ERIC Number: ED337299
Record Type: RIE
Publication Date: 1991-Apr
Reference Count: N/A
Reconstruction of Family Relationships and Intimacy in Romantic Relationships.
Jacobvitz, Deborah; And Others
This study examined the relation between early family relationship patterns and adolescents' regulation of negative affect; attunement to their partners' affect; and capacity to balance their needs with those of their partner during conflict. A total of 27 college women completed measures pertaining to their relationship with their parents and their parents' marital relationship. The women and their boyfriends separately completed an intimacy questionnaire that measured closeness, reliance, and conflict. Partner dyads participated in four interaction tasks. Coders rated their interactions for positive affectivity, emotional engagement, balance, and hostility. Results indicated that females who had experienced father-daughter alliances reported less ability to rely on their partner and more anger toward their partner than did females who had not experienced such a family pattern. They were also observed to show less positive affect and emotional engagement with their partner; less ability to balance their needs with their partner's; and more hostility. Females who had experienced mother-daughter triangulation reported less reliance on their partner and more distance in their relationship than did females who had not experienced such a family pattern. They were also observed to have difficulty balancing their needs with their partner's. Twenty-one references are cited. (BC)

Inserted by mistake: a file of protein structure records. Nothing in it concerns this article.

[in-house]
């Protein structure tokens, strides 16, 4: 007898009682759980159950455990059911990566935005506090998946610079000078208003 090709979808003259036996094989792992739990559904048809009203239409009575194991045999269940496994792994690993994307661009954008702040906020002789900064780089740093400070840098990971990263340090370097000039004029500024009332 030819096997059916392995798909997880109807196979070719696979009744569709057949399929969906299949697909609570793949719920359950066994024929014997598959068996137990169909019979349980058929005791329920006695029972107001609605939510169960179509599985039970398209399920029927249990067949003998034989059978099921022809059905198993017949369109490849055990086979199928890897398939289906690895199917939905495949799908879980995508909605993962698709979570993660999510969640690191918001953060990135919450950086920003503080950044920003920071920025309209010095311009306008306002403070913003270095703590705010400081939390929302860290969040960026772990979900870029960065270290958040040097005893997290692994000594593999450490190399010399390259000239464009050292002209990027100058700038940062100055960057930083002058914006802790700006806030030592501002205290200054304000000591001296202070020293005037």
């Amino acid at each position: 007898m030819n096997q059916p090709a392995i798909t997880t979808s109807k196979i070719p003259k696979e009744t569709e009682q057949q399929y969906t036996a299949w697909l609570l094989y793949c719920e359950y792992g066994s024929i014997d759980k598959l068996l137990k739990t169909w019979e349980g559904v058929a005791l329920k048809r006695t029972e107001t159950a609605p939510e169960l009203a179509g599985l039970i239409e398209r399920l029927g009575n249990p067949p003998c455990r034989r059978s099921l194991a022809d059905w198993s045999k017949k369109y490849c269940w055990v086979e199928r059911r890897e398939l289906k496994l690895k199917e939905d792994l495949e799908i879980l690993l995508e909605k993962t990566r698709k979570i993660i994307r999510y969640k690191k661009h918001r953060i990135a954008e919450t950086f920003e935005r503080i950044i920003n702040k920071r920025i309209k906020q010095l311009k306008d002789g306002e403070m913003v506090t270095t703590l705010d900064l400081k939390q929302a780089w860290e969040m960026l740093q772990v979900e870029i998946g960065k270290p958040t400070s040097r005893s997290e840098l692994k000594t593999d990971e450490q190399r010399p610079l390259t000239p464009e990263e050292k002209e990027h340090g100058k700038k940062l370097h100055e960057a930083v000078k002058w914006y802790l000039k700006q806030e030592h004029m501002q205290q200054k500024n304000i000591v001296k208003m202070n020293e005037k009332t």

Publication Type: Reports - Research; Speeches/Meeting Papers
Education Level: N/A
Authoring Institution: N/A
Identifiers: Family Systems Theory; Positive Affect; Role Reversal; Romantic Relationship
Note: Paper presented at the Biennial Meeting of the Society for Research in Child Development (Seattle, WA, April 18-20, 1991).